Next Contents Previous

VIII. Additional Emission from GRBs

A. TeV gamma-rays

Hurley [172] reported on detection of 18 GeV photons from GRB 940217. Milagrito - A TeV detector - discovered a possible TeV signal coincident with GRB 970417 [9]. González et al. [130] discovered a high energy tail that extended up to 200 MeV from GRB 941017.

A natural source for high energy gamma-rays is the SSC (Synchrotron self Compton) component produced by IC from the burst itself or from the afterglow [235, 260]. The SSC photons energy should be gammae2 higher than the synchrotron photons. Typical random Lorentz factors of electrons, gammae, within internal shocks are of order a thousand (in the fluid's rest frame). This implies that if the observed gamma-rays emission is produced by synchrotron in internal shocks then the IC emission would produce a second peak around a few hundred GeV. This would be the analogue of the high energy component observed in Blazars. Note that emission above ~ 10 - 100 GeV might be self absorbed by pair production with the source [150, 294, 303].

The SSC component would be even higher from the early afterglow. The synchrotron emission from the forward shock is expected to be around 10 keV (if the observed early afterglow is indeed produced by the external shocks). With a Lorentz factor of a typical electron around 105 the expected SSC component should be around 100 TeV. Finally the reverse shock emission is expected to produce 100 eV photons [373]. With typical electrons Lorentz factor of a few thousand this should correspond to SSC photons with typical energy of 100 MeV. Depending on the relevant Y parameter the fluxes of these high energy components should be comparable or even larger than the prompt GRB gamma-rays fluxes. This emission should be simultaneous with the GRB emission. It is also possible that the forward shock electrons will IC reverse shocks photons. It is likely that this is the cause of the high energy emission seen in GRB 941017 [295, 312].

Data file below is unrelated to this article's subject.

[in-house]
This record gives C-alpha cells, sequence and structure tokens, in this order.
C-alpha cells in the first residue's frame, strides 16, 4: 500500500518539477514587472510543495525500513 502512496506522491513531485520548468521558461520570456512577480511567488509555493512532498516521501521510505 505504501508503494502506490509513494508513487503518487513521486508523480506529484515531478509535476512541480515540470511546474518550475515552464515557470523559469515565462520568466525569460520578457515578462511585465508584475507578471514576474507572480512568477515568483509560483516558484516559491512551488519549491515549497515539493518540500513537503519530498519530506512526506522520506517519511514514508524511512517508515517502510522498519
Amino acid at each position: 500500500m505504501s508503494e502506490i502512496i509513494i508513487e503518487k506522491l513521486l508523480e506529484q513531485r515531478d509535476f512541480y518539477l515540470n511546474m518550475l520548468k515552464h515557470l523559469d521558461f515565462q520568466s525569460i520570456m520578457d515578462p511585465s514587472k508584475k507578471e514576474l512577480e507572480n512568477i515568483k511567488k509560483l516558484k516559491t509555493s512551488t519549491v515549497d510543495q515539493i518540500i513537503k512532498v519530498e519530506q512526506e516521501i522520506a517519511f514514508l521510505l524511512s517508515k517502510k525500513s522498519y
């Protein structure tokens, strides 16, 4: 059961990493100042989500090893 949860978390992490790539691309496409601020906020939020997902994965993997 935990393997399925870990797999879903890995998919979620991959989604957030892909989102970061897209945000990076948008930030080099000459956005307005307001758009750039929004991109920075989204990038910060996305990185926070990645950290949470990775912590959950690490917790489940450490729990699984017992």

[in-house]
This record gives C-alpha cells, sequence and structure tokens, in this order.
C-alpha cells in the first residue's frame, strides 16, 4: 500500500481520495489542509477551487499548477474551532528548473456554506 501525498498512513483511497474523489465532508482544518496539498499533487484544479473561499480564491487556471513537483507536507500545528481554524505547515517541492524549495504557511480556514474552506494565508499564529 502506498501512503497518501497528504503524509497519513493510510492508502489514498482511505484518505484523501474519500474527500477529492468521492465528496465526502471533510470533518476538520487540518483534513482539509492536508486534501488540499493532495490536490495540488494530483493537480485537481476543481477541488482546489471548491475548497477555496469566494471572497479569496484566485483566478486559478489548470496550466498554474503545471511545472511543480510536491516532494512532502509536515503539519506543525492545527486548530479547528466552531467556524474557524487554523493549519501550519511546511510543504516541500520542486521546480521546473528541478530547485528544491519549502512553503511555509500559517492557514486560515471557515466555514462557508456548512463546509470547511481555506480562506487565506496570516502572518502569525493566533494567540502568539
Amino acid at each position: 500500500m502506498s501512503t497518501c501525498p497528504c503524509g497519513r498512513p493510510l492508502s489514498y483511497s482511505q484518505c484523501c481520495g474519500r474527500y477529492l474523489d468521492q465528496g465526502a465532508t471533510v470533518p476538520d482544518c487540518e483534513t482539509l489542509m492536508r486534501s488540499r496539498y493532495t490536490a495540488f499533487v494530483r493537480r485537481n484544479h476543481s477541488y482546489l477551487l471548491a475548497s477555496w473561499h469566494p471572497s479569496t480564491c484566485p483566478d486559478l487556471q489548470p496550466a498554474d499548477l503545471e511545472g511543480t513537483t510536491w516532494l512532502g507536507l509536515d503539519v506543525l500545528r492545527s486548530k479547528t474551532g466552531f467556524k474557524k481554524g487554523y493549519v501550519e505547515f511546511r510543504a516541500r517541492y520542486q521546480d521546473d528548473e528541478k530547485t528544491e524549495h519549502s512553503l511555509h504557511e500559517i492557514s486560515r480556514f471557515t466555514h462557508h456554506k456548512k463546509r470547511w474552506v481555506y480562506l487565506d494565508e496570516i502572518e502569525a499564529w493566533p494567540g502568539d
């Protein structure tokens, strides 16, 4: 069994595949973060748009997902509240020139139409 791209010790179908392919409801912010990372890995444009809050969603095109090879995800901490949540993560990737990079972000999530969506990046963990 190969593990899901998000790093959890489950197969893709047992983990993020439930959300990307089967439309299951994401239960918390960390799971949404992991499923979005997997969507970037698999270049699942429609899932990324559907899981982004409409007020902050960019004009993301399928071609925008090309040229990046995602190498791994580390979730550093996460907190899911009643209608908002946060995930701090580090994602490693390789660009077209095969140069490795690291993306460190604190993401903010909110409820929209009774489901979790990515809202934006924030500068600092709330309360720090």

Other mechanisms can produce high energy emission as well. Vietri97 suggested that as GRB can accelerate protons up to 1020eV (see Section VIIIC below). These protons can emit 0.01 of the GRB energy as high energy gamma-rays with energies up to 300 GeV. Bottcher and Dermer [41] considered the synchrotron spectrum resulting from high energy protons and leptons produced in cascade initiated by photo-pion production. They predict a significant flux of 10 Mev-100 GeV photons.

While the high energy photons flux could be significant these photons might not be detectable on earth. The high energy photon flux above 1 TeV would be attenuated significantly due to pair production of such high energy photons with the intergalactic NIR flux [132]. Dai and Lu [66] suggest that secondary emission produced via these interaction (upscattering of the CMB by the produced pairs) would still point towards the initial direction and hence might be detectable as a delayed GeV emission. However, even a tiny intergalactic magnetic field (> 10-22 G would be sufficient to deflect the electrons and dilute these signal [150].

Next Contents Previous